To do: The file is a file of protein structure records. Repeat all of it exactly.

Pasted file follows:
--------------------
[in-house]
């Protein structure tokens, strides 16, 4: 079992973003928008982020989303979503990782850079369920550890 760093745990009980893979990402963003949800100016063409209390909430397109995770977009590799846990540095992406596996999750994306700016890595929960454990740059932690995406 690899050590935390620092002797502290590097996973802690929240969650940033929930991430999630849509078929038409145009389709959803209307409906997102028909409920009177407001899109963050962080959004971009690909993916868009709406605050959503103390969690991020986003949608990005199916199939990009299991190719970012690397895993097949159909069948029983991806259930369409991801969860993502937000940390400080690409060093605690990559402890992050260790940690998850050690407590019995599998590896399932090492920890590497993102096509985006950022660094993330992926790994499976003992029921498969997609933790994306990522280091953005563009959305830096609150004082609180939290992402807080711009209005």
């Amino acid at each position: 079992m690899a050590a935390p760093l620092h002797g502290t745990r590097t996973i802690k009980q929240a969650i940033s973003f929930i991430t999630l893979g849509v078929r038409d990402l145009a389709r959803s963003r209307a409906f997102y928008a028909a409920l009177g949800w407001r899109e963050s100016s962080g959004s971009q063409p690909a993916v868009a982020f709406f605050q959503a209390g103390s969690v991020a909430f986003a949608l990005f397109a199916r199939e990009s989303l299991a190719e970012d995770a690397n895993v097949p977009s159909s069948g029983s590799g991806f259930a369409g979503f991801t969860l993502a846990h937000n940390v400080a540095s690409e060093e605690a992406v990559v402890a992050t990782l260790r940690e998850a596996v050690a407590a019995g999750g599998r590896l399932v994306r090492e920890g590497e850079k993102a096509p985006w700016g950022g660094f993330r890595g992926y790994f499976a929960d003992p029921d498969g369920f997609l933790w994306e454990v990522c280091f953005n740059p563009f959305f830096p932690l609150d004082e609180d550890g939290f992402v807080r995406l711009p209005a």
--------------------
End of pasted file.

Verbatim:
[in-house]
């Protein structure tokens, strides 16, 4: 079992973003928008982020989303979503990782850079369920550890 760093745990009980893979990402963003949800100016063409209390909430397109995770977009590799846990540095992406596996999750994306700016890595929960454990740059932690995406 690899050590935390620092002797502290590097996973802690929240969650940033929930991430999630849509078929038409145009389709959803209307409906997102028909409920009177407001899109963050962080959004971009690909993916868009709406605050959503103390969690991020986003949608990005199916199939990009299991190719970012690397895993097949159909069948029983991806259930369409991801969860993502937000940390400080690409060093605690990559402890992050260790940690998850050690407590019995599998590896399932090492920890590497993102096509985006950022660094993330992926790994499976003992029921498969997609933790994306990522280091953005563009959305830096609150004082609180939290992402807080711009209005």
């Amino acid at each position: 079992m690899a050590a935390p760093l620092h002797g502290t745990r590097t996973i802690k009980q929240a969650i940033s973003f929930i991430t999630l893979g849509v078929r038409d990402l145009a389709r959803s963003r209307a409906f997102y928008a028909a409920l009177g949800w407001r899109e963050s100016s962080g959004s971009q063409p690909a993916v868009a982020f709406f605050q959503a209390g103390s969690v991020a909430f986003a949608l990005f397109a199916r199939e990009s989303l299991a190719e970012d995770a690397n895993v097949p977009s159909s069948g029983s590799g991806f259930a369409g979503f991801t969860l993502a846990h937000n940390v400080a540095s690409e060093e605690a992406v990559v402890a992050t990782l260790r940690e998850a596996v050690a407590a019995g999750g599998r590896l399932v994306r090492e920890g590497e850079k993102a096509p985006w700016g950022g660094f993330r890595g992926y790994f499976a929960d003992p029921d498969g369920f997609l933790w994306e454990v990522c280091f953005n740059p563009f959305f830096p932690l609150d004082e609180d550890g939290f992402v807080r995406l711009p209005a």